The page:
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Tumor invasion into blood and/or lymphatic channels is an important component of cancer staging and prognosis. Standard pathological methods do not provide sufficient contrast to discriminate between invasion into each type of vessel and are complicated by tissue retraction artifacts. We evaluated the ability of a triple-stain immunohistochemical method, combining cytokeratin, CD34, and podoplanin stains in a single section, to distinguish blood from lymphatic vascular invasion in oral squamous cell carcinoma and confirmed its results using multispectral analysis. The triple-stain method was significantly more sensitive in detecting invasive events than the standard hematoxylin and eosin staining method and easily discriminated between blood and lymphatic vessel invasion. Invasive events were present in blood and/or lymphatic vessels in the majority of patients with and without presentation of lymph node metastasis, indicating that vessel invasion in this cancer model is common and is not a rate-limiting step for lymph node metastasis.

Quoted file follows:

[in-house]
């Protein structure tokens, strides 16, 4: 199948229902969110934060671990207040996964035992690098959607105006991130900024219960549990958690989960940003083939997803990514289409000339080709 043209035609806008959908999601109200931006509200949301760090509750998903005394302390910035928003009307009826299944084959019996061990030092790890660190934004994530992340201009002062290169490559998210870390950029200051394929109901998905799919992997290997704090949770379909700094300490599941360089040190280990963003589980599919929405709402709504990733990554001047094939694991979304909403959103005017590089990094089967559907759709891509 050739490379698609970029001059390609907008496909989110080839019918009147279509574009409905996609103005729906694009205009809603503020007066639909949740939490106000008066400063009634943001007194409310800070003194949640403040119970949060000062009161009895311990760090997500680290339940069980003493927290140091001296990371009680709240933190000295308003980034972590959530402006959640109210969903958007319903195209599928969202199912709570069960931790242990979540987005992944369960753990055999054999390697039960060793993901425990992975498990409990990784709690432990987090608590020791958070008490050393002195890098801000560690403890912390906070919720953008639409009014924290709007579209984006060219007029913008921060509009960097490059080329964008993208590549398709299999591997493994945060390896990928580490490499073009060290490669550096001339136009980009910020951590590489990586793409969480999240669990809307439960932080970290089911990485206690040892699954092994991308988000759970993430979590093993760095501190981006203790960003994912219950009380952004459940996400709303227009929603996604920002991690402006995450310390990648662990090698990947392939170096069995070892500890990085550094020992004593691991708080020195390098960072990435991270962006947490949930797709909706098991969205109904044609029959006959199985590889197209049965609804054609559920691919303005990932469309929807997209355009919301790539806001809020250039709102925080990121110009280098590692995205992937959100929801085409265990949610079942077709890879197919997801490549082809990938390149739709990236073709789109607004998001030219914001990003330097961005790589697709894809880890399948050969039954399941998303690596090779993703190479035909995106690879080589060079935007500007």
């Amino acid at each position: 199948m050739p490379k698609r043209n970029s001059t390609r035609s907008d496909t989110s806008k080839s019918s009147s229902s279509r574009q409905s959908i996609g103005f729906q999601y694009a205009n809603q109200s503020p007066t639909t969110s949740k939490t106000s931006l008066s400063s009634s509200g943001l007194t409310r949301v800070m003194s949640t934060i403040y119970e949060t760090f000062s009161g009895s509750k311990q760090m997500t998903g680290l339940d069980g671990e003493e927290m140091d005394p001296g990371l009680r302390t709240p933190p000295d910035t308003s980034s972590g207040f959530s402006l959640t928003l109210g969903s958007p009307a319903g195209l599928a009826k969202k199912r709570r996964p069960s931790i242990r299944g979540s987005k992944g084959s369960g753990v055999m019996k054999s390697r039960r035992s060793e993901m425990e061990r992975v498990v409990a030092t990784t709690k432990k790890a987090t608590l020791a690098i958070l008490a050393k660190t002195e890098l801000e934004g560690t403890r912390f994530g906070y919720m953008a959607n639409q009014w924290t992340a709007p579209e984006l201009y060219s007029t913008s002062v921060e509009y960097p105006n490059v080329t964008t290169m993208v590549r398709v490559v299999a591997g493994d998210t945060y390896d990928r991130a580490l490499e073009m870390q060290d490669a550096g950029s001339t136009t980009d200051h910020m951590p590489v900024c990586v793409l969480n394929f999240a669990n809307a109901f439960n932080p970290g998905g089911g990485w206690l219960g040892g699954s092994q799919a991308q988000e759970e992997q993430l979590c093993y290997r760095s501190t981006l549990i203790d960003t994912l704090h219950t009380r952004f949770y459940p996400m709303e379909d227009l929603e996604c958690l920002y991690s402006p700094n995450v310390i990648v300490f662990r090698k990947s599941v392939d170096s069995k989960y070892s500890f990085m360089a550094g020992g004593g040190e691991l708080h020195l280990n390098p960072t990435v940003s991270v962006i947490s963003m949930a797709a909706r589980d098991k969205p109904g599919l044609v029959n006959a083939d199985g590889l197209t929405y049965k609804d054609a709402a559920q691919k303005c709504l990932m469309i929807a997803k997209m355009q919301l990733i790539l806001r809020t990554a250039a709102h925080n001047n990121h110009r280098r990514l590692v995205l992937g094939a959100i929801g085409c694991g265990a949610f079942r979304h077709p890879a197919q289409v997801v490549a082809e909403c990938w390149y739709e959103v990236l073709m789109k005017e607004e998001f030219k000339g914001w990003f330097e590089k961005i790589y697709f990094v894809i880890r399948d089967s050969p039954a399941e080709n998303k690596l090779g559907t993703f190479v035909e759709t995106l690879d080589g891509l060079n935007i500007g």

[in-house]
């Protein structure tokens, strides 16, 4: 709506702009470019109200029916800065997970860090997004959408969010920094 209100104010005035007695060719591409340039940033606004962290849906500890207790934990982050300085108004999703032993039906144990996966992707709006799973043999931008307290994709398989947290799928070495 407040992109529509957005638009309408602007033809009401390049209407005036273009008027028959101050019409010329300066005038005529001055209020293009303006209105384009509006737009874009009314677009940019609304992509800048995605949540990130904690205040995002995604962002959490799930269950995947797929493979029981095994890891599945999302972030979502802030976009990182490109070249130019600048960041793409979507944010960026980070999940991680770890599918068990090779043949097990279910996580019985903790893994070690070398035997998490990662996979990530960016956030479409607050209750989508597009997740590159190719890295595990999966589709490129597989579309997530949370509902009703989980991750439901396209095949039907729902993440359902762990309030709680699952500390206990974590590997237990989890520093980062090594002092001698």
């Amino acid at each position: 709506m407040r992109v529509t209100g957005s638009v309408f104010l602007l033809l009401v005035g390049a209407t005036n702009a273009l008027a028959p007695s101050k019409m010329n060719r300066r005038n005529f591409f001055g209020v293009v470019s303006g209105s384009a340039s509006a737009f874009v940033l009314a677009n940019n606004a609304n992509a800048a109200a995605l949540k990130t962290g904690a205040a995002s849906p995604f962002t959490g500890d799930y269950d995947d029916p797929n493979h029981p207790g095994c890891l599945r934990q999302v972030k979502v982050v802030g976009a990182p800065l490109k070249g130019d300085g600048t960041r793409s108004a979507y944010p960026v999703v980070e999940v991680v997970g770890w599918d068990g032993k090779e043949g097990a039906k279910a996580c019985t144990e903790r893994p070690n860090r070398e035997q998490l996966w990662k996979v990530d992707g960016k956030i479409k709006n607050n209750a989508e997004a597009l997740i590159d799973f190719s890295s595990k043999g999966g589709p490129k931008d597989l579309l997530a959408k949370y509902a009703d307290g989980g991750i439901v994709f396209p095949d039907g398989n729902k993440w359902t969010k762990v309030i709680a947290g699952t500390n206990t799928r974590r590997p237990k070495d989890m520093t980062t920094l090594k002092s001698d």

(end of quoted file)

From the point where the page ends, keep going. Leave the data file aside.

Original publication




Journal article


J Histochem Cytochem

Publication Date





803 - 810


Antigens, CD34, Blood Vessels, Carcinoma, Squamous Cell, Female, Humans, Immunohistochemistry, Lymphatic Vessels, Male, Membrane Glycoproteins, Middle Aged, Mouth Neoplasms, Neoplasm Invasiveness